PROVIDENCE, R.I. (UPI) — Herbal treatments for postmenopausal symptoms can be recommended as an alternative to hormonal replacement therapy, a U.S. researcher says.
Review author Iris Tong of The Warren Alpert Medical School of Brown University in Province, R.I., Rhode Island, said up to 75 percent of women use herbal and complimentary medicines to treat their postmenopausal symptoms.
“Therefore, it is vitally important for healthcare providers to be aware of and informed about the non-pharmacological therapies available for women who are experiencing postmenopausal symptoms and who are looking for an alternative to HRT,” Tong said in a statement.
HRT is the most effective treatment of hot flushes, improving symptoms in 80 percent to 90 percent of women, but there are possible health risks associated with breast cancer, blood clots, stroke and cardiovascular problems, Tong said.
The review, published in The Obstetrician and Gynaecologist, found as many as 50 percent to 75 percent of postmenopausal women used herbal options to treat hot flushes. Complimentary therapies, soy, red clover and black cohosh were most investigated.
Soy, the most common plant containing estrogen — found in food and supplements — was found to reduce hot flush symptoms from 20 percent to 55 percent of women in the studies. Red clover, a legume also containing estrogen, and black cohosh, a plant originating from the eastern United States and Canada, were also reported to ease postmenopausal symptoms.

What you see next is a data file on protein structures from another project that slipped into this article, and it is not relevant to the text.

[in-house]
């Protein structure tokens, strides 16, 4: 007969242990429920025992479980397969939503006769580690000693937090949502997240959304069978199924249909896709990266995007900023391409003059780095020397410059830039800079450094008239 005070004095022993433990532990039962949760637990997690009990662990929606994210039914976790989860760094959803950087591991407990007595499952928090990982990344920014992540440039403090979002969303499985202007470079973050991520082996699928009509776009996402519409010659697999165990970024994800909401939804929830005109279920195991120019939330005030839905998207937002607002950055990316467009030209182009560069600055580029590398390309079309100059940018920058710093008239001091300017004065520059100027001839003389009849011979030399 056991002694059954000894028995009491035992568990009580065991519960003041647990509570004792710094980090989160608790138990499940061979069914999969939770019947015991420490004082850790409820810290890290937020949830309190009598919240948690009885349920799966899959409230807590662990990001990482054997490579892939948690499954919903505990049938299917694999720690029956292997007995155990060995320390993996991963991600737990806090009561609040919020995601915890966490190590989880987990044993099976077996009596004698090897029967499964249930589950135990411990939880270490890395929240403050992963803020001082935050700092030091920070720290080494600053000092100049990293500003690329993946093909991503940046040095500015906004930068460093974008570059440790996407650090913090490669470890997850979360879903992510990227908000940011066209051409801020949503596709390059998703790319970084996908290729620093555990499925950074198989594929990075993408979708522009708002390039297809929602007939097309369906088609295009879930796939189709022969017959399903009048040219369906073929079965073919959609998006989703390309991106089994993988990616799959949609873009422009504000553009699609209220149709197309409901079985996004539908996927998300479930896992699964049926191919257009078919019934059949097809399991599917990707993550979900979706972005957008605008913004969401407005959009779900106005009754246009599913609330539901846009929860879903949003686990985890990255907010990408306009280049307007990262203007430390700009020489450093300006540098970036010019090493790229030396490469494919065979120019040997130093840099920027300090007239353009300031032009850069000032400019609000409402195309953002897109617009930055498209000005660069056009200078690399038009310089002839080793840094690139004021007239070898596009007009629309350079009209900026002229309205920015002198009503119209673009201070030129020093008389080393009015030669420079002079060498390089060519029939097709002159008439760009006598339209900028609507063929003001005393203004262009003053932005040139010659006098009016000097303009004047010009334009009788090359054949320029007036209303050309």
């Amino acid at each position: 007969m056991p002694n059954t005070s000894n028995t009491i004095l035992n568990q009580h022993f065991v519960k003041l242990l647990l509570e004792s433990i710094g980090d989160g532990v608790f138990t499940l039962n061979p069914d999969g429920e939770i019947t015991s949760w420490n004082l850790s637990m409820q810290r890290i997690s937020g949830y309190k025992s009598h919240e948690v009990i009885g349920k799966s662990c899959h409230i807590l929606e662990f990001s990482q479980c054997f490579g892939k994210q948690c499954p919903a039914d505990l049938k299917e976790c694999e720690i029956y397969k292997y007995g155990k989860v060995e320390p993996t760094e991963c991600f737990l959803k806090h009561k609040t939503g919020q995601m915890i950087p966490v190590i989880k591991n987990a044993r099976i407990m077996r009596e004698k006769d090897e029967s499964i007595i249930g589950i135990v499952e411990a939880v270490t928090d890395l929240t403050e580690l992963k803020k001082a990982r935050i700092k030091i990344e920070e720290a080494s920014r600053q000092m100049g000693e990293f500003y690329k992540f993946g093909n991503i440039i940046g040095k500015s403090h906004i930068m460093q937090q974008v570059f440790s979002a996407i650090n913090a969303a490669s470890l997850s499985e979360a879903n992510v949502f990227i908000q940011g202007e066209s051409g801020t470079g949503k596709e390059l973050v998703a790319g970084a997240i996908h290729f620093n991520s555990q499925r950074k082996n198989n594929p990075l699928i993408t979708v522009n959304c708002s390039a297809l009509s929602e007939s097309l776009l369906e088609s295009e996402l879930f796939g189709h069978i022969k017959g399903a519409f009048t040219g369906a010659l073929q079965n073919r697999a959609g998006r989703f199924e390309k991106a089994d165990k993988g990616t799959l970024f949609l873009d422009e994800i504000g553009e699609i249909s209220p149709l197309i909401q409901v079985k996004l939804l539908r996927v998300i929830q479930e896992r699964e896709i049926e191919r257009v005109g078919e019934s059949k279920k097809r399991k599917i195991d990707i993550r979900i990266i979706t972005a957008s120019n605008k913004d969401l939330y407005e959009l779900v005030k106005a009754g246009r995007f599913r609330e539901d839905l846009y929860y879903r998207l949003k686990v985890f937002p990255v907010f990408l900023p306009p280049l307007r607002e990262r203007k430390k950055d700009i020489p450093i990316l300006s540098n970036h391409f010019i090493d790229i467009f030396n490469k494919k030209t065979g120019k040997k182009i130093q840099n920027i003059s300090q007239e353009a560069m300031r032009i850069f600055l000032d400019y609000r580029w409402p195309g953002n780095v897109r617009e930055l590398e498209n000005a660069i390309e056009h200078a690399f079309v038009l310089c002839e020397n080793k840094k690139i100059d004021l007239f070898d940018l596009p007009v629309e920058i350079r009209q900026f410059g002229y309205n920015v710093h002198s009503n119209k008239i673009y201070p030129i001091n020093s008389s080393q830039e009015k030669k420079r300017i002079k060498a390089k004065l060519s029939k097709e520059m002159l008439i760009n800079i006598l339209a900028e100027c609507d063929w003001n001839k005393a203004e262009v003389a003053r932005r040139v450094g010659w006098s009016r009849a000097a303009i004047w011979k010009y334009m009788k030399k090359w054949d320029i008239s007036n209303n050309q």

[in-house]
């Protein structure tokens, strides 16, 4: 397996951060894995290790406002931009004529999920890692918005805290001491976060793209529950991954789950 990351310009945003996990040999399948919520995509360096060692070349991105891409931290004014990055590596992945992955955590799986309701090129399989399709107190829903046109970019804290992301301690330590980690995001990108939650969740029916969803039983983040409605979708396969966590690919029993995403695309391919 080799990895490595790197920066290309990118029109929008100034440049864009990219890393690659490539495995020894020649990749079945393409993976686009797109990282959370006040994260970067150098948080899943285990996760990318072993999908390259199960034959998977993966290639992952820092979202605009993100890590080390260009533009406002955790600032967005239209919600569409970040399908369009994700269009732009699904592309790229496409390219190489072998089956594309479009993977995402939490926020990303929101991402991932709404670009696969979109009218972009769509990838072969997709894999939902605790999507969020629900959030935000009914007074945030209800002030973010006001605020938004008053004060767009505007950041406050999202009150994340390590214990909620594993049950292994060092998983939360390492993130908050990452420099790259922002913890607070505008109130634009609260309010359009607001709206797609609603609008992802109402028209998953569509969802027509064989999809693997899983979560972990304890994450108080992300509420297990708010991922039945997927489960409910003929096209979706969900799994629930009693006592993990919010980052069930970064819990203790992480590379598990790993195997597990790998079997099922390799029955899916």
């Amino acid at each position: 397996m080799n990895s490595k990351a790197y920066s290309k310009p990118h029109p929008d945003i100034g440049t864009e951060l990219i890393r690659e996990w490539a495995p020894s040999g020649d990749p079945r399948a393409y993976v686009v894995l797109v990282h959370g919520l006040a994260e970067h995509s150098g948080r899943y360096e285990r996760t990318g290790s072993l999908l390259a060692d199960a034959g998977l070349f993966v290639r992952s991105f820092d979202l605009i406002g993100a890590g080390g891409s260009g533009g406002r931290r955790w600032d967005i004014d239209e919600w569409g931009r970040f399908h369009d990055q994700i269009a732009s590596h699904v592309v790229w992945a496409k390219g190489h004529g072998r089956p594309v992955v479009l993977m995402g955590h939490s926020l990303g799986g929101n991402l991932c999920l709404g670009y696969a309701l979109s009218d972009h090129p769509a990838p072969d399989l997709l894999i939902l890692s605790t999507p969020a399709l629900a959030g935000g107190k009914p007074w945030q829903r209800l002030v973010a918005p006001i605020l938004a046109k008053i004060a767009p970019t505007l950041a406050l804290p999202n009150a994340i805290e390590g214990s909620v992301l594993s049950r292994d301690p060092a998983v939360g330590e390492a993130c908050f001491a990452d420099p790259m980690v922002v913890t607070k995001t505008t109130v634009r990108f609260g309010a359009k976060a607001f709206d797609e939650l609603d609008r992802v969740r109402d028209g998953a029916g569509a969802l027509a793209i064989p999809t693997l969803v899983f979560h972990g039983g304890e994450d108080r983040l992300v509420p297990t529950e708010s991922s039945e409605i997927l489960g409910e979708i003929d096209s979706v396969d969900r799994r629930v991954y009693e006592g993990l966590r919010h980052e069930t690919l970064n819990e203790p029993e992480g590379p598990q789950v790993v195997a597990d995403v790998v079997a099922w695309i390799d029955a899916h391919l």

The author of the review recommended herbal treatments as there are no significant adverse side effects associated with them, as long as they are used in women who do not have a personal history of breast cancer, are not at high risk for breast cancer and are not taking tamoxifen.
However, the review notes that herbal medicines are not regulated in many countries, and therefore the contents of a given product may vary from sample to sample.
People worldwide living longer, but sickerSunday, January 27, 2013 9:15 PMSEATTLE, Jan. 27 (UPI) — The majority of the people in the world live longer, but spend more years in poor health compared to 20 years ago, U.S. researchers say.
Christopher Murray, director of the Institute for Health Metrics and Evaluation at the University of Washington, and colleagues found life expectancy increased in 19 of 21 regions around the world but people are spending their later years living in relatively poor health.
Comparing healthy life expectancy for 187 countries in 1990 and 2010, the researchers were able to evaluate major patterns and trends in global health over two decades.
Gains in healthy life expectancy during the last two decades have been made primarily through reductions in child and adult mortality, rather than reductions in years lived with a disability, the researchers said.
“In the past two decades, there has been less attention toward reducing the impact of non-fatal disease and injury than towards reducing mortality,” Dr. Haidong Wang, professor of global health at IHME, said in a statement. “As the global population is living longer, efforts to improve health need to also incorporate the burden of disease that affects how we function.”
With more people surviving to more advanced ages, there is increased recognition of the need to prioritize healthy aging, the researchers said.
The findings were published in The Lancet.